About Evangelical Church Library Association

The Evangelical Church Library Association, founded in 1970, is a fellowship of Christian churches, schools, and individuals.

One Response to “What Makes a Christian book Christian…”

  1. I am commenting on” What Makes A Christian Book Christian?” which is a very relevant question for all of us that are involved in a church library ministry. And what is beneficial to take up space in the Church Library, which is always at a premium!
    Of course, with some of the so-called “Christian” Publishing houses being sold to secular publishers, it is becoming more of an issue. A Biblical worldview and a secular worldview are always at odds with one another!

    Some ways that help in making choices for our library include: Our church purpose statement,”To the glory of God we proclaim the Gospel of Jesus Christ and disciple the saints to live for Him”, that all of our ministries are to filter through.

    Our church library also has a purpose statement. We also provide review forms that ask questions such as: Is this resource compatible with our church Doctrinal Statement? If not, why? Does this resource contain offensive language, pictures or depict offensive actions? If yes, explain, give page numbers, scenes, etc., which helps with putting “warning” or age-appropriate labels on resources.(Example Sex-Ed resources for parents are kept on a high shelf with labels.) Does resource support biblical values and morals? Would you recommend this resource? If no, explain reasons, if yes indicate age-appropriate level. And finally I also ask reviewer if there is any redemption message?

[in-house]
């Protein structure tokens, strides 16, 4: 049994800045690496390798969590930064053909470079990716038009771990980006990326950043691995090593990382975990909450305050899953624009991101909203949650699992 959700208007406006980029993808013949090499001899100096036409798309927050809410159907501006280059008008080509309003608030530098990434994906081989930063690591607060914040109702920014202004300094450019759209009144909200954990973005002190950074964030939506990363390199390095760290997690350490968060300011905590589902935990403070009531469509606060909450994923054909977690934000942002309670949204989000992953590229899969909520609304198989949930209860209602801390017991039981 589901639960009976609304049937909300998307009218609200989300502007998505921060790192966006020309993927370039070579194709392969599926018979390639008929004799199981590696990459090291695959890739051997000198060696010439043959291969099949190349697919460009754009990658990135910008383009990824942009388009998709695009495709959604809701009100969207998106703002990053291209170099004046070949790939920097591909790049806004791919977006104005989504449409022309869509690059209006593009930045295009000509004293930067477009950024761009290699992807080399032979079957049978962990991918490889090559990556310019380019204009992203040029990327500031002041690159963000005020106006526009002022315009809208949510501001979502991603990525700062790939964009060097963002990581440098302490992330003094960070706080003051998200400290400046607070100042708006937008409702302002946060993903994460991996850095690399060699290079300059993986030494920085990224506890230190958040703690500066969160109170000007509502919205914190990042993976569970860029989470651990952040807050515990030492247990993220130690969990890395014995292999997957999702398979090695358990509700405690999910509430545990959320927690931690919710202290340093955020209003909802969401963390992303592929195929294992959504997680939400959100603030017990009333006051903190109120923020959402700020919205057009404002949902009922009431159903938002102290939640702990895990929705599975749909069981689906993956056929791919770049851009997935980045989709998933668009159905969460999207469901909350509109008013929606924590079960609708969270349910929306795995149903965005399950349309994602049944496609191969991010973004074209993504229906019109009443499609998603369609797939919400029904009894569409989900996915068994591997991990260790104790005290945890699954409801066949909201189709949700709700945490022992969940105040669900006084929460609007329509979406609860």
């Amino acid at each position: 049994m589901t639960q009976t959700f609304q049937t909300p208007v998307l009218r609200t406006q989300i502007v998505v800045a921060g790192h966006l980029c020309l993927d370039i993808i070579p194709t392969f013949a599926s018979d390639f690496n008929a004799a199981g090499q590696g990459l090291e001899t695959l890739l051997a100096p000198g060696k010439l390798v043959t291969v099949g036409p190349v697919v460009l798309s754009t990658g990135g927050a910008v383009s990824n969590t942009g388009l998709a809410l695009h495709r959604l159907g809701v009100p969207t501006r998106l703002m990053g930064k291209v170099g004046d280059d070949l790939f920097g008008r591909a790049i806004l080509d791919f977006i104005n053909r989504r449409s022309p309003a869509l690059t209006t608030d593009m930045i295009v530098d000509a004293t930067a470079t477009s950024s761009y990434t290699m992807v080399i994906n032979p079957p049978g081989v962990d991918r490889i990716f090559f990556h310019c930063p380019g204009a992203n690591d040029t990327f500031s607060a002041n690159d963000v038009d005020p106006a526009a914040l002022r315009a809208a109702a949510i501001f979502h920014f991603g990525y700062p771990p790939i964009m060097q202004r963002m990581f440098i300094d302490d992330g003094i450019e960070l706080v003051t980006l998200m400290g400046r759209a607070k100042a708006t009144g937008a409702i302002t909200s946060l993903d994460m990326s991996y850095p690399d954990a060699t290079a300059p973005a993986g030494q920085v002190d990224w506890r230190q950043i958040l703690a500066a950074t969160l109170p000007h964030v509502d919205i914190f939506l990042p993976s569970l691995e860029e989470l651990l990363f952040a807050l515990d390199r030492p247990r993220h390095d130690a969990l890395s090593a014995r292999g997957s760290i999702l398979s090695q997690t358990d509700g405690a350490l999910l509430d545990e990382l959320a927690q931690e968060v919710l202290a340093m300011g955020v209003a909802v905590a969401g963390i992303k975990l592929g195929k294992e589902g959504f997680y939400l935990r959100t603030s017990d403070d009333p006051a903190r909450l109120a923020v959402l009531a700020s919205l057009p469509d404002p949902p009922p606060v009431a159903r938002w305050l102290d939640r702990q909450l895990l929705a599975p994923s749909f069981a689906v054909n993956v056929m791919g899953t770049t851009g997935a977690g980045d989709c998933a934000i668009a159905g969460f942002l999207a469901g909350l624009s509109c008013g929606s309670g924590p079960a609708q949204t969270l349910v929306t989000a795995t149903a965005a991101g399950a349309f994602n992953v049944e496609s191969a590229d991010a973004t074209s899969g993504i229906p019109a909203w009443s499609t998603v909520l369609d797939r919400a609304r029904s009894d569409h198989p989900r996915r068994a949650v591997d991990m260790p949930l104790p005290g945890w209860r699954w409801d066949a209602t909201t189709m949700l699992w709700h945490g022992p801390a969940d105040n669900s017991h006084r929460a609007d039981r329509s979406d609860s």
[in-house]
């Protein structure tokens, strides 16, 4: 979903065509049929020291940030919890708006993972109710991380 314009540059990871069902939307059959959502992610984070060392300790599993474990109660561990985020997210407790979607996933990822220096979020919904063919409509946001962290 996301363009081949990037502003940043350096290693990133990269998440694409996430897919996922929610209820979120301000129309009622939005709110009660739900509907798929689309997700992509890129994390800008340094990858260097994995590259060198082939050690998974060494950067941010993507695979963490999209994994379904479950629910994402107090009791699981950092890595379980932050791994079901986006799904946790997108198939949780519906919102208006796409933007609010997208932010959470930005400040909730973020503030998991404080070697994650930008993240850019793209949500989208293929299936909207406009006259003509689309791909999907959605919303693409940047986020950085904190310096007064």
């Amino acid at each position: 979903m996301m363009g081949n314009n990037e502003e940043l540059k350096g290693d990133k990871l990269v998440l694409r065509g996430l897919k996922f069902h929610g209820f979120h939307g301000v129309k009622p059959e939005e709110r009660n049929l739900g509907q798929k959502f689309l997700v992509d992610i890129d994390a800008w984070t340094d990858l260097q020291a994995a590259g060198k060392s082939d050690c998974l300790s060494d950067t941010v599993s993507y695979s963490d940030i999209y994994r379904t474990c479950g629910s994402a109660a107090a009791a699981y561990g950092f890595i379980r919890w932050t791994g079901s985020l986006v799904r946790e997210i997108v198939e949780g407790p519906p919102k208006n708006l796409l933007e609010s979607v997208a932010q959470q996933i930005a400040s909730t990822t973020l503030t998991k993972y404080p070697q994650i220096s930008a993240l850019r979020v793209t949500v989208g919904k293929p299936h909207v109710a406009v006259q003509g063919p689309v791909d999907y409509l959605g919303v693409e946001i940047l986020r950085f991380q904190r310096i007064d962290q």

Even these don’t necessarily address quality of writing, research, filming and acting. Having recently ordered films (some done by families or possibly as assignments) that while having a good message, were very difficult to view due to poor script, and very poor acting!
    However, the above suggestions all help to filter choices, for our library, and determine good vs. better vs. best, while also considering limitations on budget, space, and time of volunteer library staff, and reminds us that “free” resources usually aren’t!

    Finally, much of what we have is from “Christian” publishers as we endeavor to offer resources not available in our good public library system (though they do carry some “Christian” resources). It’s a challenge! But, they Don’t offer Bible study resources, Creation, apologetics, missionary and church history bios, discipleship, non-mystical prayer resources, non-revisionist history, pro-life, role of Christian church in society,nor much in the way of wholesome reading for middle school to high school ages, etc. etc. etc., all of which we Do offer! So hopefully these ideas will be helpful to some as we all consider in our church Library ministry how to best use our resources to bring honor to Our Lord and Savior Jesus Christ. Thanks for this opportunity to comment.

    Like